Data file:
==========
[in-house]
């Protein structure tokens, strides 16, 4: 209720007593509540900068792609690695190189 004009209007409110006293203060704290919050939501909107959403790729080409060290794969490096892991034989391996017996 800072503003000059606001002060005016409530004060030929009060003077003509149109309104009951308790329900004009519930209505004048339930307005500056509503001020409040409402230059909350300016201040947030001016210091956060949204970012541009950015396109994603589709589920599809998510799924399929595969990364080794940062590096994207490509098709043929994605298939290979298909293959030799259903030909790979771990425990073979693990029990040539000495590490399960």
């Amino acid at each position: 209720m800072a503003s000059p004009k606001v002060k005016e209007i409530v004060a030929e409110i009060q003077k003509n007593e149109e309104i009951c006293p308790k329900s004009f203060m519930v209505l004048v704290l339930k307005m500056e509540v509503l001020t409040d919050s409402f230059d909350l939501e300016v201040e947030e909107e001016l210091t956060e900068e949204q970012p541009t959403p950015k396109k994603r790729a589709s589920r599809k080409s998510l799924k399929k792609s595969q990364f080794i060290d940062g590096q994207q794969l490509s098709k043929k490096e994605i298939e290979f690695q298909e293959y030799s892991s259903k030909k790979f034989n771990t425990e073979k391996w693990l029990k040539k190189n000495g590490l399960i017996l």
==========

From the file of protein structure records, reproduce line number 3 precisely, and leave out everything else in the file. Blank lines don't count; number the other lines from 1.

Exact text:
């Amino acid at each position: 209720m800072a503003s000059p004009k606001v002060k005016e209007i409530v004060a030929e409110i009060q003077k003509n007593e149109e309104i009951c006293p308790k329900s004009f203060m519930v209505l004048v704290l339930k307005m500056e509540v509503l001020t409040d919050s409402f230059d909350l939501e300016v201040e947030e909107e001016l210091t956060e900068e949204q970012p541009t959403p950015k396109k994603r790729a589709s589920r599809k080409s998510l799924k399929k792609s595969q990364f080794i060290d940062g590096q994207q794969l490509s098709k043929k490096e994605i298939e290979f690695q298909e293959y030799s892991s259903k030909k790979f034989n771990t425990e073979k391996w693990l029990k040539k190189n000495g590490l399960i017996l």